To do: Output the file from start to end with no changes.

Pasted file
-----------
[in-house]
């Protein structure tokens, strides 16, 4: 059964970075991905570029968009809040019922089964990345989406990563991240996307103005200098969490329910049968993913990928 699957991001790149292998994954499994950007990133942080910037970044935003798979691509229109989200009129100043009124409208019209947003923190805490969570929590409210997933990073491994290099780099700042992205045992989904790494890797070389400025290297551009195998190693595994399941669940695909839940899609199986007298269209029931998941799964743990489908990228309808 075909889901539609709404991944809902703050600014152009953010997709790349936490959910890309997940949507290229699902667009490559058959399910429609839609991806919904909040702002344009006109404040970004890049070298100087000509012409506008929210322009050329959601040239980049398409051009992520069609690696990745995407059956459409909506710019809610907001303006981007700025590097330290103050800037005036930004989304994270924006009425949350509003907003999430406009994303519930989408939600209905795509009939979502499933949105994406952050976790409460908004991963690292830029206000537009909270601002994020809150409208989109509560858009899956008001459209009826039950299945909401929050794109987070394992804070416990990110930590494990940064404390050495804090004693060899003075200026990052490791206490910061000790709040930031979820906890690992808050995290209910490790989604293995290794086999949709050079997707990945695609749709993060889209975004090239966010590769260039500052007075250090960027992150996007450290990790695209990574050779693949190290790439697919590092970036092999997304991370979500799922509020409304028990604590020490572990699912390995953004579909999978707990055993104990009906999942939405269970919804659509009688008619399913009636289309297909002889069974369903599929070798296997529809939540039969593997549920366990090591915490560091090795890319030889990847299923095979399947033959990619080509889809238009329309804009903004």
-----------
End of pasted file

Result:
[in-house]
């Protein structure tokens, strides 16, 4: 059964970075991905570029968009809040019922089964990345989406990563991240996307103005200098969490329910049968993913990928 699957991001790149292998994954499994950007990133942080910037970044935003798979691509229109989200009129100043009124409208019209947003923190805490969570929590409210997933990073491994290099780099700042992205045992989904790494890797070389400025290297551009195998190693595994399941669940695909839940899609199986007298269209029931998941799964743990489908990228309808 075909889901539609709404991944809902703050600014152009953010997709790349936490959910890309997940949507290229699902667009490559058959399910429609839609991806919904909040702002344009006109404040970004890049070298100087000509012409506008929210322009050329959601040239980049398409051009992520069609690696990745995407059956459409909506710019809610907001303006981007700025590097330290103050800037005036930004989304994270924006009425949350509003907003999430406009994303519930989408939600209905795509009939979502499933949105994406952050976790409460908004991963690292830029206000537009909270601002994020809150409208989109509560858009899956008001459209009826039950299945909401929050794109987070394992804070416990990110930590494990940064404390050495804090004693060899003075200026990052490791206490910061000790709040930031979820906890690992808050995290209910490790989604293995290794086999949709050079997707990945695609749709993060889209975004090239966010590769260039500052007075250090960027992150996007450290990790695209990574050779693949190290790439697919590092970036092999997304991370979500799922509020409304028990604590020490572990699912390995953004579909999978707990055993104990009906999942939405269970919804659509009688008619399913009636289309297909002889069974369903599929070798296997529809939540039969593997549920366990090591915490560091090795890319030889990847299923095979399947033959990619080509889809238009329309804009903004």